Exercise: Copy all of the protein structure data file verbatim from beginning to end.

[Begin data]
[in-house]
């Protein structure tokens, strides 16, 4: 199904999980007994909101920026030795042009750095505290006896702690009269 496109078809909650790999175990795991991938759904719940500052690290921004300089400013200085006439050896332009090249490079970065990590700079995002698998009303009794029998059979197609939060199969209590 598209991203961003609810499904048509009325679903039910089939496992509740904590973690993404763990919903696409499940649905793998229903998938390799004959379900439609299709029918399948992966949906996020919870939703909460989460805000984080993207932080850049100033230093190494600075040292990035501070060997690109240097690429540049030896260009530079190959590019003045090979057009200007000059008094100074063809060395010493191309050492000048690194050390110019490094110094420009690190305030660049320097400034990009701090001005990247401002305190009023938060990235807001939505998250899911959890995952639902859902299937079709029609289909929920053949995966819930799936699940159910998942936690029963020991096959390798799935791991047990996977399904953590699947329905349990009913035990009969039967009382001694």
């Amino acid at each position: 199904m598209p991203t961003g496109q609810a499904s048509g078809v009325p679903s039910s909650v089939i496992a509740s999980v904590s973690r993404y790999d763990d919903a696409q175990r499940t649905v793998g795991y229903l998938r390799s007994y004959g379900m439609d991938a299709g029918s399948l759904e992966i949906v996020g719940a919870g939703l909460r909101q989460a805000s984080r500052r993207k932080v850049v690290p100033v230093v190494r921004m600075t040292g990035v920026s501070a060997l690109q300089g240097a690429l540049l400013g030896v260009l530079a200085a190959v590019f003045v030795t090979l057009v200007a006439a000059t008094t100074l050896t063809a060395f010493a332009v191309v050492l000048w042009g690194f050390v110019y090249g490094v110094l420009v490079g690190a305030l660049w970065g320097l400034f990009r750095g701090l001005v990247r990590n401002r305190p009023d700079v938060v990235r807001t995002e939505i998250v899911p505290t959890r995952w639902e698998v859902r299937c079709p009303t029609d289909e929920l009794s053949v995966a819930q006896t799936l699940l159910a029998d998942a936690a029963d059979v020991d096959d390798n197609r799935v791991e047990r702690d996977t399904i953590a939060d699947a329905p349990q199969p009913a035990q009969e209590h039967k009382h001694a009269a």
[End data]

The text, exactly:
[in-house]
């Protein structure tokens, strides 16, 4: 199904999980007994909101920026030795042009750095505290006896702690009269 496109078809909650790999175990795991991938759904719940500052690290921004300089400013200085006439050896332009090249490079970065990590700079995002698998009303009794029998059979197609939060199969209590 598209991203961003609810499904048509009325679903039910089939496992509740904590973690993404763990919903696409499940649905793998229903998938390799004959379900439609299709029918399948992966949906996020919870939703909460989460805000984080993207932080850049100033230093190494600075040292990035501070060997690109240097690429540049030896260009530079190959590019003045090979057009200007000059008094100074063809060395010493191309050492000048690194050390110019490094110094420009690190305030660049320097400034990009701090001005990247401002305190009023938060990235807001939505998250899911959890995952639902859902299937079709029609289909929920053949995966819930799936699940159910998942936690029963020991096959390798799935791991047990996977399904953590699947329905349990009913035990009969039967009382001694």
């Amino acid at each position: 199904m598209p991203t961003g496109q609810a499904s048509g078809v009325p679903s039910s909650v089939i496992a509740s999980v904590s973690r993404y790999d763990d919903a696409q175990r499940t649905v793998g795991y229903l998938r390799s007994y004959g379900m439609d991938a299709g029918s399948l759904e992966i949906v996020g719940a919870g939703l909460r909101q989460a805000s984080r500052r993207k932080v850049v690290p100033v230093v190494r921004m600075t040292g990035v920026s501070a060997l690109q300089g240097a690429l540049l400013g030896v260009l530079a200085a190959v590019f003045v030795t090979l057009v200007a006439a000059t008094t100074l050896t063809a060395f010493a332009v191309v050492l000048w042009g690194f050390v110019y090249g490094v110094l420009v490079g690190a305030l660049w970065g320097l400034f990009r750095g701090l001005v990247r990590n401002r305190p009023d700079v938060v990235r807001t995002e939505i998250v899911p505290t959890r995952w639902e698998v859902r299937c079709p009303t029609d289909e929920l009794s053949v995966a819930q006896t799936l699940l159910a029998d998942a936690a029963d059979v020991d096959d390798n197609r799935v791991e047990r702690d996977t399904i953590a939060d699947a329905p349990q199969p009913a035990q009969e209590h039967k009382h001694a009269a």